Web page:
Passing the Torch


Here is a link to today’s readings.

In his excellent textbook, Path Through Catholicism, Jesuit father Mark Link retells the story of the Italian composer Puccini concerning his final work, Turandot. “While writing it,” says Link, “he was stricken with cancer. When his cancer worsened, he said to his students, ‘If I don’t finish this opera, I want you to finish it for me.’” The cancer finally got the best of him, and he died two days after being operated on, but his students finished the work. In fact, the finest student of all, Toscanini, directed the opening performance in Milan to “thunderous applause.”

What is the unfinished work of your life? What is mine? How do they intersect with the mission of Jesus and the Church concerning the Reign of God? We may be young in life or in our senior years, but we always have more to do. I like the Calvin and Hobbes comic where Calvin says, “God put me on Earth to accomplish a certain number of things. Right now I am so far behind, I will never die!” Of course, at some point we will. Our work will remain unfinished by us. Who will finish our work?

shutterstock_412505572In the last few decades, there has been a great emphasis on promoting religious vocations in the Church. This is a good thing and of critical importance. Without priests, especially, we have no Eucharist, the very “source and summit of the Christian life” according to the bishops at the Second Vatican Council. From what I’ve read, the most successful means of introducing a young person to the possibility of a religious vocation is the personal invitation to consider it. This is especially powerful when it comes from someone already living that vocation, a handing on of the torch. We should continue to pray for vocations, but let’s also take a moment to think about whom we might tap on the shoulder and simply ask if they’ve ever thought God might be calling them. The work of Christ must go on. Who will finish the work?

In the first reading today, we hear the second part of the story of the call of Elisha the prophet. What we missed is that Elijah had become depressed by the apparent failure of his prophetic work. Fleeing Jezebel for his life and “bemoaning his outcast state” (as Shakespeare might have said) as the only Israelite faithful to the covenant, “He prayed for death: ‘This is enough, O Lord! Take my life, for I am no better than my fathers’” (1 Kings 19:14, NABRE). Have you ever been to that dark place? Have you ever felt the bitterness expressed by Linkin Park in the lyrics: “I tried so hard, and got so far, but in the end, it doesn’t even matter”? Elijah was encouraged by an angel, who woke him up and ordered him to eat (1Kings 19:15). Who were your “angels” in those dark days? Have you been an “angel” to someone else who was in the darkness simply by sharing the light of your torch, the light of your own faith, hope, and love?

Elijah then heard the voice of God—not in the wind and the earthquake, but in a quiet whisper (1 Kings 19:11-13). It was only then that he was given instructions by God to name Elisha as his successor (1 Kings 19:16). Now today’s reading makes more sense. Now we understand why when Elijah came upon Elisha, he “threw his cloak over him” and Elisha “left the oxen… and followed Elijah as his attendant.”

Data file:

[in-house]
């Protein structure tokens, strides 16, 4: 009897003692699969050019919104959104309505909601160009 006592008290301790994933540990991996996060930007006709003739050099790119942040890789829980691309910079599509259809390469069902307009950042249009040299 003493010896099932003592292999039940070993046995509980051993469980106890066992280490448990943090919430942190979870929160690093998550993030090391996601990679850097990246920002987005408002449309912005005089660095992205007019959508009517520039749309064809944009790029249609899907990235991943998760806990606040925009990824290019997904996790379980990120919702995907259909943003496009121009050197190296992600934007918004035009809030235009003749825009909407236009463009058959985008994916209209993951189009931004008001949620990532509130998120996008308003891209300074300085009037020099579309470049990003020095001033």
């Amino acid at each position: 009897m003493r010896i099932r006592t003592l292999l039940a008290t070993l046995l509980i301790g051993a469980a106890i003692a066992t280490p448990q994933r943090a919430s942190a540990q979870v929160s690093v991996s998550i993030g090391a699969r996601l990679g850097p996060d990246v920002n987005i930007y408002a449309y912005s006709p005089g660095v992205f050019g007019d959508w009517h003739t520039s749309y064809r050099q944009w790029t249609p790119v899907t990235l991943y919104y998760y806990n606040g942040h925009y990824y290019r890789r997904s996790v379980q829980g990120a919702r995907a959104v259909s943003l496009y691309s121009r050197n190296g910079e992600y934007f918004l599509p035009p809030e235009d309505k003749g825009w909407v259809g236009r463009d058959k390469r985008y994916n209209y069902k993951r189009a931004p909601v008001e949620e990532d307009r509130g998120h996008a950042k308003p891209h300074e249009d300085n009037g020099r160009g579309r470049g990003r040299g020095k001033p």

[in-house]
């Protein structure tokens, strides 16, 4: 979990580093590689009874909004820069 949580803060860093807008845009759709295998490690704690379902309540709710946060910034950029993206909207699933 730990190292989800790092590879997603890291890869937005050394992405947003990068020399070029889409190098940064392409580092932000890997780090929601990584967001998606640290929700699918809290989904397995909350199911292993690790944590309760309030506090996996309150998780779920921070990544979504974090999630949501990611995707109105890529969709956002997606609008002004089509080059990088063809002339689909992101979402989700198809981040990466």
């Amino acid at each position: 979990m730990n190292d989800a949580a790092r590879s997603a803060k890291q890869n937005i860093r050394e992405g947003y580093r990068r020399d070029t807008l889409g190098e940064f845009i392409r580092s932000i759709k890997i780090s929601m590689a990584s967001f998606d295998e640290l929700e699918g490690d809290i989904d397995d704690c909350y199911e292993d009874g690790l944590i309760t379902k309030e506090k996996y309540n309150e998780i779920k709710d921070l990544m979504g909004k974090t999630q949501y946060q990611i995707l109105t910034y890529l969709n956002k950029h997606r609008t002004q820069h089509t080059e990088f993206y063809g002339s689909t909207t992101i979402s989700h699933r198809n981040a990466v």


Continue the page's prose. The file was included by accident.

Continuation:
Who will follow us? Who will ensure that our little share in the work of the Gospel continues, whether as religious educators or lectors, as extraordinary ministers of Holy Communion or as youth ministers and scout masters, as leaders of women’s or men’s prayer groups or as organizers of food pantries and shelters? How will the good work continue? Just as with religious vocations, all the various vocations of the laity need to be handed down as well. It is the very meaning of the word “tradition.” Handing on the faith means more than handing on the theology. It also means handing on the practices and the ministries. When young people are asked to get involved, they often feel empowered, honored, and more deeply committed. We acknowledge their importance in the Body of Christ. All of us must pass on the torch continuously. It is an essential aspect of evangelization and catechesis. Perhaps we should take some time to pray. Sit quietly. Listen for the tiny whisper of God. Discern whom you are going to throw the cloak over next. Who will finish our work?


  • John Ellsessar
    Posted at 16:02h, 24 June

    Very well done Kevin! Thought provoking and inspiring! God be with you!

    • Kevin Dowd
      Posted at 18:40h, 25 June

      Thank you, John. God bless you and your family (on earth and in Heaven) as well!

  • Marion Collins
    Posted at 18:02h, 25 June

    Kevin Dowd has challenged us once again to live the Voice of rhenScriptures. We have been given a mission and a map to follow Christ. We are asked to pray for priests and an increase of Vocations while we also acknowledge the great work of the Laity in the Church.
    Pope Francis has given much emphasis to the role of all the men and women in the life of the Church. We are challenged to encourage more involvement in the many ministries that contribute to the Reign of God . We should be models for our young people and encourage their involvement in the Church- they are our future!
    Young people who do engage in ministry in their Church and Parish come away feeling a great sense of accomplishment and renewed enthusiasm to do More!
    We need to walk with our teens and adolescents and be the models we are challenged to be..
    Thank you, Kevin Dowd and Bayard for the personal way the blog is written and the inspiration.

    • Kevin Dowd
      Posted at 18:39h, 25 June

      Thank you, Mamie. Always good to see your responses here. You have a lot of experience on the ground and I appreciate your insights and your continued commitment to handing on the faith.